Safety Systems Shown to Reduce Rollovers, Other Accidents, FMCSA Study Declare

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A new study has found trucks using lane-departure warning and roll-stability control systems are less likely to be involved in an accident than those not using the system.

Conducted by the Virginia Tech Transportation Institute’s Center for Truck and Bus Safety for the Federal Motor Carrier Safety Administration, the study found trucks without lane-departure warning systems tested had a LDW-related crash rate per million vehicle miles traveled 1.9 times higher than trucks with LDW.

“Overall, LDW devices seem to have the potential for reducing lane departure/run-off-road collisions,” the study said. “These devices seem to reduce the number and severity of lane excursions, improve overall lane keeping and encourage the use of turn signals when changing lanes.”

Likewise, RSC-effectiveness analysis showed that trucks without roll stability had a RSC-related crash rate nearly 1.5 times higher than trucks with RSC.

“Drivers indicated the RSC system increased their situational awareness, making them more cognizant of their driving behavior. The system also aids the driver’s judgment when calculating speed into turns,” the study said.

The study concluded that deployment of lane-departure systems on trucks produced a 15-to-1 benefit-to-cost ratio, and RSC registered a 13-to-1 benefit.

The study did not include an assessment of electronic stability control, the more technologically sophisticated roll-avoidance system that the National Highway Traffic Safety Administration last year proposed be a mandated system for heavy-truck tractors. NHTSA has not issued a final rule on ESC.

Researchers also said the study could not generate a sufficient amount of data to detect differences between trucks with forward-collision warning systems and those without.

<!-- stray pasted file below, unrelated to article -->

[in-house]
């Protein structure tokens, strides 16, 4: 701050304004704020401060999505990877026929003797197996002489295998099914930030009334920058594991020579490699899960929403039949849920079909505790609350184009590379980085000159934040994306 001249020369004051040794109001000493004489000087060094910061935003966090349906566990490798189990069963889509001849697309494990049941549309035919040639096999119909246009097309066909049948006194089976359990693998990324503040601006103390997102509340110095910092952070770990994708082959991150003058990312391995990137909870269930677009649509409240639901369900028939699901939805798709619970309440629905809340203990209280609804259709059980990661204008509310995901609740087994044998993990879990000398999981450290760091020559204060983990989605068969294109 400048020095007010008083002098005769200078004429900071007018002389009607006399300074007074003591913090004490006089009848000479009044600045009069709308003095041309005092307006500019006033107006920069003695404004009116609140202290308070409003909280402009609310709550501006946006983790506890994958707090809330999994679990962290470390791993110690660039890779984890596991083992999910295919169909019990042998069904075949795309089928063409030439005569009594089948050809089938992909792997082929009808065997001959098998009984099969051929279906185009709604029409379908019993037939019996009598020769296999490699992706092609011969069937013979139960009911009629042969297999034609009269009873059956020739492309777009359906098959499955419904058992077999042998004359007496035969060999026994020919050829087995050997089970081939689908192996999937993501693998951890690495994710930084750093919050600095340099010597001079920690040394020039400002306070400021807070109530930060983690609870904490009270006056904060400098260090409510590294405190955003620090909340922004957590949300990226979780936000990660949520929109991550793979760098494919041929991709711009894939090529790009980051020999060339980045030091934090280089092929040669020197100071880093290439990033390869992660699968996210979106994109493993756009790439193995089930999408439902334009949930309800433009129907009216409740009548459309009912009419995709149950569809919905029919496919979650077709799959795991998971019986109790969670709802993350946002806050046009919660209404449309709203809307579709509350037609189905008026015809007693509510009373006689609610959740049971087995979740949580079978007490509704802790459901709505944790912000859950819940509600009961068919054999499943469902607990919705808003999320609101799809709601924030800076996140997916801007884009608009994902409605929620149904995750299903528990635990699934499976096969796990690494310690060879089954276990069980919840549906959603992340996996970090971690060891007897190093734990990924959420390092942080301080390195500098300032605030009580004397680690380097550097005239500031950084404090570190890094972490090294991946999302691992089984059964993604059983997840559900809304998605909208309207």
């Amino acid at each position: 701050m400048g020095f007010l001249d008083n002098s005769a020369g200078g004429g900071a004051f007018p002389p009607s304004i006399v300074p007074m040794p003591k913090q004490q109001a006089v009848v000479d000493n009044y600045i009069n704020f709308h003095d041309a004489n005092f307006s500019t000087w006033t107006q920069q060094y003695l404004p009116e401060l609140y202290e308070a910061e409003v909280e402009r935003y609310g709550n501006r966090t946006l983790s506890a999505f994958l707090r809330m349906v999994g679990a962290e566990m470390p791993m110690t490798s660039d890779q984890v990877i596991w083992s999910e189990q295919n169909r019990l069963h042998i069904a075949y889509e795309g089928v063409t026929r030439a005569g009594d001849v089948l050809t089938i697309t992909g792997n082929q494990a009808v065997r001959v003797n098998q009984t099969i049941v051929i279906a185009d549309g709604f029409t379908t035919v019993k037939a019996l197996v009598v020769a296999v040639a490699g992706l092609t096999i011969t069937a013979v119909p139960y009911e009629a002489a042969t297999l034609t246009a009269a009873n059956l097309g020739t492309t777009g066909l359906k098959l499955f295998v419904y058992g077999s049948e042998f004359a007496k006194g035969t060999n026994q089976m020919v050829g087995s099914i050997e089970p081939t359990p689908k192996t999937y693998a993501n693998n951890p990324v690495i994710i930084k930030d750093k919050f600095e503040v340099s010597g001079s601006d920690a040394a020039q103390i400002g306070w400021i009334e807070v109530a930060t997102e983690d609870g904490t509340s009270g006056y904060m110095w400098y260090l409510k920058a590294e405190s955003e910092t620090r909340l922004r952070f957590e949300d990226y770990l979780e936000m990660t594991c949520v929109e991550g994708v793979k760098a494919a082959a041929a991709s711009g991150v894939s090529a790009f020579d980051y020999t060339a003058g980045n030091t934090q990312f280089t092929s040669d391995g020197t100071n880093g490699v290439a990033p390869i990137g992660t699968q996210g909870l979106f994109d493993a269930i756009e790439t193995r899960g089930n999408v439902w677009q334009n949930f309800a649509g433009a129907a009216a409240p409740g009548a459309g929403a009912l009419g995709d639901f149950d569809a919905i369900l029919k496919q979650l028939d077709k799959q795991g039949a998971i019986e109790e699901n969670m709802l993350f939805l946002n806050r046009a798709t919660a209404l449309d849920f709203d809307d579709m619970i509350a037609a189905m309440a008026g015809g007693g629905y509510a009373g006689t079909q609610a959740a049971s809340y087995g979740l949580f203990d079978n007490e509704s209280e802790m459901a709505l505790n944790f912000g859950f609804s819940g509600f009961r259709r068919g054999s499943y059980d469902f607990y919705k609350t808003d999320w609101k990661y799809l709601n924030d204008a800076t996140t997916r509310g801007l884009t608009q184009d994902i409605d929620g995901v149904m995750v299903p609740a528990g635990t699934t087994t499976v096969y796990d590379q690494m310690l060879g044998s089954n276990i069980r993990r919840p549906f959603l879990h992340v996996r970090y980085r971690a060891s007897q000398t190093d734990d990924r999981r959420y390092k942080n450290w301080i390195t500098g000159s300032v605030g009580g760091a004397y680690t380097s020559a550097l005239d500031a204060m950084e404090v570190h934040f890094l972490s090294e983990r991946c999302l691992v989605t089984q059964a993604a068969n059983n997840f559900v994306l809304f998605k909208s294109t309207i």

However, the study noted that previous research has assessed the “overall efficacy” of forward-collision warning devices, which have shown a potential for reducing rear-end collisions by 3% to 21%.

“FCW devices also seem to aid drivers in maintaining increased headways from the vehicle ahead,” the study said. “In addition, drivers generally react favorably to FCW devices; however, high false alarm rates are likely to reduce driver acceptance.”

The study’s conclusions were based on an analysis of 88,000 federal crash records of reportable accidents and minor incidents from 2007 through 2009 acquired from 14 carriers.

Representatives of safety system manufacturers said they generally were pleased with the results and noted the systems used in the research have since been improved.

“The study more or less reinforces what the suppliers have been saying, that these are truly good crash-avoidance devices,” said Alan Korn, director of advanced brake system integration at Meritor Wabco.

Likewise, Fred Andersky, director of government and industry affairs for Bendix Commercial Vehicle Systems, said the study would help boost safety system awareness.

“I think it reinforces what Bendix — and even our competition — have been talking about in terms of the value and the effectiveness of these systems to be able to help fleets, drivers and owner-operators reduce crash incidents,” Andersky said.

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